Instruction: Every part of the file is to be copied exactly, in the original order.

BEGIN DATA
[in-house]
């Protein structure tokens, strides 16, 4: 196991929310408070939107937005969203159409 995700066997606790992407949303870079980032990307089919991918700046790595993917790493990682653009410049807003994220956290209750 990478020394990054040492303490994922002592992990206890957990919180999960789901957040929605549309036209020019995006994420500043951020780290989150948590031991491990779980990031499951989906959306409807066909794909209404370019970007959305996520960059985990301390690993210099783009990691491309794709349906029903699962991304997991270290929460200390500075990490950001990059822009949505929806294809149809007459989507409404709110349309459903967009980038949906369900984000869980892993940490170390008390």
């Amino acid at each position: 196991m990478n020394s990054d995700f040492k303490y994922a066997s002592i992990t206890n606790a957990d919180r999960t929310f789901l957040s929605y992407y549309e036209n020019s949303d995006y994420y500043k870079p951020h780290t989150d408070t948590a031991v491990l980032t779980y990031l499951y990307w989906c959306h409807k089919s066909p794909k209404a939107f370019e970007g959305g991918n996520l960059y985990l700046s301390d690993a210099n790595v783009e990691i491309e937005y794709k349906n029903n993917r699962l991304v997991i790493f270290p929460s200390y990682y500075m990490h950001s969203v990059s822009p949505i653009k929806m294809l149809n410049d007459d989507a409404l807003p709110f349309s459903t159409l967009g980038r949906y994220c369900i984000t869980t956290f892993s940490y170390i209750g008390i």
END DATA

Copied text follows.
[in-house]
């Protein structure tokens, strides 16, 4: 196991929310408070939107937005969203159409 995700066997606790992407949303870079980032990307089919991918700046790595993917790493990682653009410049807003994220956290209750 990478020394990054040492303490994922002592992990206890957990919180999960789901957040929605549309036209020019995006994420500043951020780290989150948590031991491990779980990031499951989906959306409807066909794909209404370019970007959305996520960059985990301390690993210099783009990691491309794709349906029903699962991304997991270290929460200390500075990490950001990059822009949505929806294809149809007459989507409404709110349309459903967009980038949906369900984000869980892993940490170390008390």
């Amino acid at each position: 196991m990478n020394s990054d995700f040492k303490y994922a066997s002592i992990t206890n606790a957990d919180r999960t929310f789901l957040s929605y992407y549309e036209n020019s949303d995006y994420y500043k870079p951020h780290t989150d408070t948590a031991v491990l980032t779980y990031l499951y990307w989906c959306h409807k089919s066909p794909k209404a939107f370019e970007g959305g991918n996520l960059y985990l700046s301390d690993a210099n790595v783009e990691i491309e937005y794709k349906n029903n993917r699962l991304v997991i790493f270290p929460s200390y990682y500075m990490h950001s969203v990059s822009p949505i653009k929806m294809l149809n410049d007459d989507a409404l807003p709110f349309s459903t159409l967009g980038r949906y994220c369900i984000t869980t956290f892993s940490y170390i209750g008390i």